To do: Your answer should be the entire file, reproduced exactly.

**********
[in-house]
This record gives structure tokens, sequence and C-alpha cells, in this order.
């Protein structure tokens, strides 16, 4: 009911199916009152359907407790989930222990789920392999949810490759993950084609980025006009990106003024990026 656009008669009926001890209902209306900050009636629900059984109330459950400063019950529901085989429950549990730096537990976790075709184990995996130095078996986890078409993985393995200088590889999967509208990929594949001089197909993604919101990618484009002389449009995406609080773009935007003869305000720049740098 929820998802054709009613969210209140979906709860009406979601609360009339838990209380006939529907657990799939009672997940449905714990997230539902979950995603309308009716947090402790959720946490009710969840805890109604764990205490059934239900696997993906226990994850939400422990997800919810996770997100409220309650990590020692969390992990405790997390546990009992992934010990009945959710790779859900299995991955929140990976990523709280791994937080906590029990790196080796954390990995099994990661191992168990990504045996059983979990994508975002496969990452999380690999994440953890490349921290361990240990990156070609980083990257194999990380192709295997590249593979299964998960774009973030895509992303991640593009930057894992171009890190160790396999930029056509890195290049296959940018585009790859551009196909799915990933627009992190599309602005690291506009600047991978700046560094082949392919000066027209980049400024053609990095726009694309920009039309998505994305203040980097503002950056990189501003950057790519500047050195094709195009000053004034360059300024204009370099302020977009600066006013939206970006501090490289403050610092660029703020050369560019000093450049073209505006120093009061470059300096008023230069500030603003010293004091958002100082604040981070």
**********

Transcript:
[in-house]
This record gives structure tokens, sequence and C-alpha cells, in this order.
């Protein structure tokens, strides 16, 4: 009911199916009152359907407790989930222990789920392999949810490759993950084609980025006009990106003024990026 656009008669009926001890209902209306900050009636629900059984109330459950400063019950529901085989429950549990730096537990976790075709184990995996130095078996986890078409993985393995200088590889999967509208990929594949001089197909993604919101990618484009002389449009995406609080773009935007003869305000720049740098 929820998802054709009613969210209140979906709860009406979601609360009339838990209380006939529907657990799939009672997940449905714990997230539902979950995603309308009716947090402790959720946490009710969840805890109604764990205490059934239900696997993906226990994850939400422990997800919810996770997100409220309650990590020692969390992990405790997390546990009992992934010990009945959710790779859900299995991955929140990976990523709280791994937080906590029990790196080796954390990995099994990661191992168990990504045996059983979990994508975002496969990452999380690999994440953890490349921290361990240990990156070609980083990257194999990380192709295997590249593979299964998960774009973030895509992303991640593009930057894992171009890190160790396999930029056509890195290049296959940018585009790859551009196909799915990933627009992190599309602005690291506009600047991978700046560094082949392919000066027209980049400024053609990095726009694309920009039309998505994305203040980097503002950056990189501003950057790519500047050195094709195009000053004034360059300024204009370099302020977009600066006013939206970006501090490289403050610092660029703020050369560019000093450049073209505006120093009061470059300096008023230069500030603003010293004091958002100082604040981070």